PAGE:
DATE OF STUDY / DATE OF TEST / DATE OF EEG:
This is a 76-year-old right-handed white female with a history of sudden change in mental status, confusion, possible cerebrovascular accident or seizures.
Routine 21-channel digital EEG was obtained to rule out any seizure activity or focal abnormalities.
FINDINGS: Background rhythm during awake stage shows poorly organized, low voltage fast beta activity in the anterior regions. No spike-and-wave discharges or any lateralizing abnormalities are seen. Almost constant EMG artifacts and tremor artifacts are noted making the study suboptimal. Photic stimulation did not produce any abnormalities. Stage II sleep was not observed.
The patient was noted by the technician to be restless and moving all the time during the study and having tremors of the mouth and arms. Stage II sleep was not achieved.
IMPRESSION: Suboptimal study, no clear paroxysmal activities or epileptiform discharges were seen. Prominent beta activity in the anterior regions could be secondary to anxiety or medication effect.
DATE OF STUDY:
This is an outpatient 58-year-old right-handed white male with history of episodes of confusion and staring. He had an abnormal EEG in the past.
Routine 18-channel digital EEG was obtained to rule out any seizure activity or focal abnormalities.
FINDINGS: Background rhythm during awake stage shows well-organized, well-developed, average voltage 8 to 9 hertz alpha activity in the posterior regions. It blocks with eye opening and it is bilaterally synchronous and symmetrical. No spike-and-wave discharges or any lateralizing abnormalities are seen. Photic stimulation did not produce any abnormalities. Hyperventilation was performed for 3 minutes. No abnormalities were found during the procedure. Intermittent EMG artifacts were seen. Stage II sleep was not achieved.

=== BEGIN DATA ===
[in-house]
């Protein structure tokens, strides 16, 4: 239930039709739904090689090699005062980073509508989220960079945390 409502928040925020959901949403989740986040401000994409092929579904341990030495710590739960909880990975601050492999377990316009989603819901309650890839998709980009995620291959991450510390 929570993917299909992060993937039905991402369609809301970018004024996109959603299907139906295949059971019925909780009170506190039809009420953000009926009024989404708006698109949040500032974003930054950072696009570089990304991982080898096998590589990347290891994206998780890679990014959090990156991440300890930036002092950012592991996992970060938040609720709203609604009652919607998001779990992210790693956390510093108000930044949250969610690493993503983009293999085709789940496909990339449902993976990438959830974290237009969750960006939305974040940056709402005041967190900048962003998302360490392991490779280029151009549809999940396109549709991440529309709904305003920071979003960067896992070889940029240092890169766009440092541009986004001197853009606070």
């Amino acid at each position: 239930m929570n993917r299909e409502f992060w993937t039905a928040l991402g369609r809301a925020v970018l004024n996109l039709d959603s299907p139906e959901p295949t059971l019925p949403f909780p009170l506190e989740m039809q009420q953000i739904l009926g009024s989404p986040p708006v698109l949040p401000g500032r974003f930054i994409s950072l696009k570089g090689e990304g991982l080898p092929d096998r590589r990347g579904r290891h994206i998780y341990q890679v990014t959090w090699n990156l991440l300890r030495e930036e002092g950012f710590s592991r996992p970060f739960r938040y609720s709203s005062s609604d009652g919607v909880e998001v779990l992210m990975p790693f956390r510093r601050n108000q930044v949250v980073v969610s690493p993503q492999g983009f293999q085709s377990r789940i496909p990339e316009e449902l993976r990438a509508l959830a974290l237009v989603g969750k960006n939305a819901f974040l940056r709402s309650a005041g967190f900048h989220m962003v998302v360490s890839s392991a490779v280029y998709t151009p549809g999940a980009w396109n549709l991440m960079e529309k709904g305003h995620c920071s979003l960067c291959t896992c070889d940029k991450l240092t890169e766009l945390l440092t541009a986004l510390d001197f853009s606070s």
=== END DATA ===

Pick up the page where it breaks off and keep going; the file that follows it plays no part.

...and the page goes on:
IMPRESSION: Normal awake study. No epileptiform discharges or any other paroxysmal activities or focal abnormalities seen. Clinical correlation is recommended.
HISTORY: The patient is complaining of neck pain, previous lumbar surgeries.
The background consists of 9 hertz, symmetric, well-organized 34 microvolts posterior dominant rhythm. Photic stimulation was performed without a dramatic response. Hyperventilation was performed for about 3 minutes with good effort. The patient appears to be blinking with some eye movement artifacts and increased amplitude in the background slowing, but no paroxysmal epileptiform features. The patient becomes drowsy during the recording and does not achieve sleep. No focal sharp waves, spiking waves, or paroxysmal epileptiform features are seen. Heart rate is approximately 64 beats per minute and regular.
IMPRESSION: This is a normal awake and drowsy EEG. No focal new epileptiform features are seen. Clinical correlation is suggested.
DATE OF STUDY:
The patient has a history of seizures. This study is done to evaluate his seizures.
This is a multichannel digital EEG recording using the international 10-20 placement system. The resting record is fairly well organized and symmetric. A dominant posterior rhythm is seen. It consists of a 8 hertz 20-70 microvolt alpha rhythm. This attenuates with eye opening. During drowsiness, there is mild attenuation and slowing of the background rhythm. Stage II sleep was not achieved. Hyperventilation was not performed. Photic stimulation did not significantly alter the background rhythm. There was noted the presence of a rhythmic sharp discharge in the right frontocentral region. This was preceded by some poorly-formed sharpish discharges. This episode lasted for about 23 to 24 seconds. Postepisode, there was some attenuation but not much slowing. No clinical seizure activity was noted by the EEG technician.
IMPRESSION: This is an abnormal EEG recording because of the presence of right frontal maximal epileptiform discharges. This would signify some underlying frontal dysfunction of a nonspecific etiology. Clinical correlation is suggested as to the etiology of this. If indicated, repeat EEG and/or 24-hour ambulatory EEG monitoring might be useful in the future.